3) Those Millions of Microsites

    To be great at SEO, you need inbound links. But to get inbound links , you need other sites to link to you. Hmm ... that doesn’t give you much control.

    Oh, I know! I’ll create my own little websites -- many marketers have come to
    refer to these as ‘microsites’ -- and link to my domain from those!

    Drop. This. Tactic. First of all, maintaining a bunch of websites takes a ridiculous amount of time and money. I mean, where are you getting all the content to keep them going? Plus, for your inbound links to mean anything, they need to be coming from a wide variety of high-quality sites that are relevant to your business. Unless you plan on creating hundreds of microsites that have a ton of clout in the SERPs, this strategy is a waste of your time.

    4) All That Over-Reporting

    We’re the last ones to say you shouldn’t be reporting on your marketing; but with the 'big data' explosion has also come a whole lot of time wasted interpreting numbers and analytics that might not really mean anything for you right now.

    It’s easy to spend an entire day just diving into, say, conversion reports, but what is all that information getting you ? A lot of spreadsheets and numbers does not a marketing strategy make. Figure out exactly what numbers you need to know for your business’ marketing, and do deeper dives into specific metrics as needed. It’s a better use of your time, and frankly provides more actionable advice than running hours of reports at the end of each month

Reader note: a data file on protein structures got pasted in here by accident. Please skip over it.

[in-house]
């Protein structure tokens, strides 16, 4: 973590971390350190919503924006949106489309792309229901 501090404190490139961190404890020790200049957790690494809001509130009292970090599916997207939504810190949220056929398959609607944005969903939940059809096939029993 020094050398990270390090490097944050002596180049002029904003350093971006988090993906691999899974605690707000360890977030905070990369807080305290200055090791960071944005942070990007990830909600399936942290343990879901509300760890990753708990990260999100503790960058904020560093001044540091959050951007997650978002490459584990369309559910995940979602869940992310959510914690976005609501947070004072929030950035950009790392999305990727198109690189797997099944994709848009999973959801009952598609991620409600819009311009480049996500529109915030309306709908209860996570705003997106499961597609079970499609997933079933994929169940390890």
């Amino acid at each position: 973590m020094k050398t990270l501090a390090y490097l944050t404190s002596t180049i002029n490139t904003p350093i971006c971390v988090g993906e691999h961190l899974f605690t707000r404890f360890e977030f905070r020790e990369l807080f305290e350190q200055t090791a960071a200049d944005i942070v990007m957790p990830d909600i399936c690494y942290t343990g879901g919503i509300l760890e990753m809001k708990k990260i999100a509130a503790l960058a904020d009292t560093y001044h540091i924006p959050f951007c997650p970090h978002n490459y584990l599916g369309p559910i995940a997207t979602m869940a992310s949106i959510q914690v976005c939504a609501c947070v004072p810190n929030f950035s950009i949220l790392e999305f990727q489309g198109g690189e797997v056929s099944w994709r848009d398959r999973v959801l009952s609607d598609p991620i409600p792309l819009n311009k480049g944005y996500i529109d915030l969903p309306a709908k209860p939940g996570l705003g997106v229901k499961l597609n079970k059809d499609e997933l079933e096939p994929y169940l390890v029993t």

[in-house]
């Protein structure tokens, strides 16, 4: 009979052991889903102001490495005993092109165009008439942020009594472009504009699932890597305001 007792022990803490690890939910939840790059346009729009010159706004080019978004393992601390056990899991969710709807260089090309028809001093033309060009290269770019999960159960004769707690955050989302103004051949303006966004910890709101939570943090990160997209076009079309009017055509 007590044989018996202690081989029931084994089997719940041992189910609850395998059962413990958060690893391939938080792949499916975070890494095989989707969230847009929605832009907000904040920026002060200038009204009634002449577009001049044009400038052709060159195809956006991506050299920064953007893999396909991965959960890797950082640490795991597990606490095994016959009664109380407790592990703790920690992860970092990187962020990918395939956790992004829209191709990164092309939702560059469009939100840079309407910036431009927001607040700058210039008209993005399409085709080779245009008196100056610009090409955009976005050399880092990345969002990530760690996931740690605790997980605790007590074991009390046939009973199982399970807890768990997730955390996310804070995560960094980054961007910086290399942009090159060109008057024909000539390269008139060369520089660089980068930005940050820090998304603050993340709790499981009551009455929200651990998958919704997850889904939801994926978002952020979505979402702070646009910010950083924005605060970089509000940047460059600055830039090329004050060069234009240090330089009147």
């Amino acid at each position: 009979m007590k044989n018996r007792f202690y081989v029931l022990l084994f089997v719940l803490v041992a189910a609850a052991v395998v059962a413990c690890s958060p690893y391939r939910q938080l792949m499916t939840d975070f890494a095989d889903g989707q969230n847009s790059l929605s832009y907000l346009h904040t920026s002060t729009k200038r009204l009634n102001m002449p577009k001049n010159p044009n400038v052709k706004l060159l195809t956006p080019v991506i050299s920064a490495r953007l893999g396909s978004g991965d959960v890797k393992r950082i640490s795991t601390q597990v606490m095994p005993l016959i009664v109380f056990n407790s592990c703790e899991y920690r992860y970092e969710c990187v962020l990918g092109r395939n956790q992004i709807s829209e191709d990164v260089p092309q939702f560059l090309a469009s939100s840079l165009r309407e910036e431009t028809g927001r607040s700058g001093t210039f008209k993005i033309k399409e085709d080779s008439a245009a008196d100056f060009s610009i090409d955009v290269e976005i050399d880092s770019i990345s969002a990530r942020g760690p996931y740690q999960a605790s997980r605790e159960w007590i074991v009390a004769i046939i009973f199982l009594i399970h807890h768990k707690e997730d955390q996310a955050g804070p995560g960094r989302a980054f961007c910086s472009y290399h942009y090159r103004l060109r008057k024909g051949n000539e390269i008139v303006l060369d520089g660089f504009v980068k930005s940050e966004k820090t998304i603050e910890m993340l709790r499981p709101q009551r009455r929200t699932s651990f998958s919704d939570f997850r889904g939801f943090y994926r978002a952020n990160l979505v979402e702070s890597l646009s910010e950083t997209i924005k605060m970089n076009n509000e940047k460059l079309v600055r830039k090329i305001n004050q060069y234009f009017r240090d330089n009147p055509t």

that you never use.

    If you're worried that you're going to miss out on important data if you don't run all the reports in the world, don't. Use software that captures your data so that, when the time comes to get run more sophisticated reports, you have the historical data to do it. When you actually need it.

    5) Pretty Much All Your Press Releases

    The thinking behind the millions of press releases businesses produce each year is that they’ll get picked up and syndicated by an external site, and the syndication will come with an inbound link. Also, you know, getting press coverage.

    Unfortunately, almost all the press releases getting churned out of marketing departments aren't landing any actual press coverage. And the releases that are syndicated? Those aren’t exactly valuable inbound links when they’re getting funneled out to low quality sites. Stop trying to weave an amazing story out of something relatively un-amazing just so you have PR fodder. It’ll just make journalists get really used to ignoring you. And your writing time is better spent on other types of content -- like blog posts, for instance -- that attract
    qualified readers and quality links.

    This was an excerpt from our brand new free ebook, 10 Useless Things to Cut From Your Marketing , launching today.  Want to read about the other marketing activities that you can scratch off your to-do list in 2013? Download the ebook now to learn what else you can cut from your marketing strategy in 2013!

    Topics: Inbound Marketing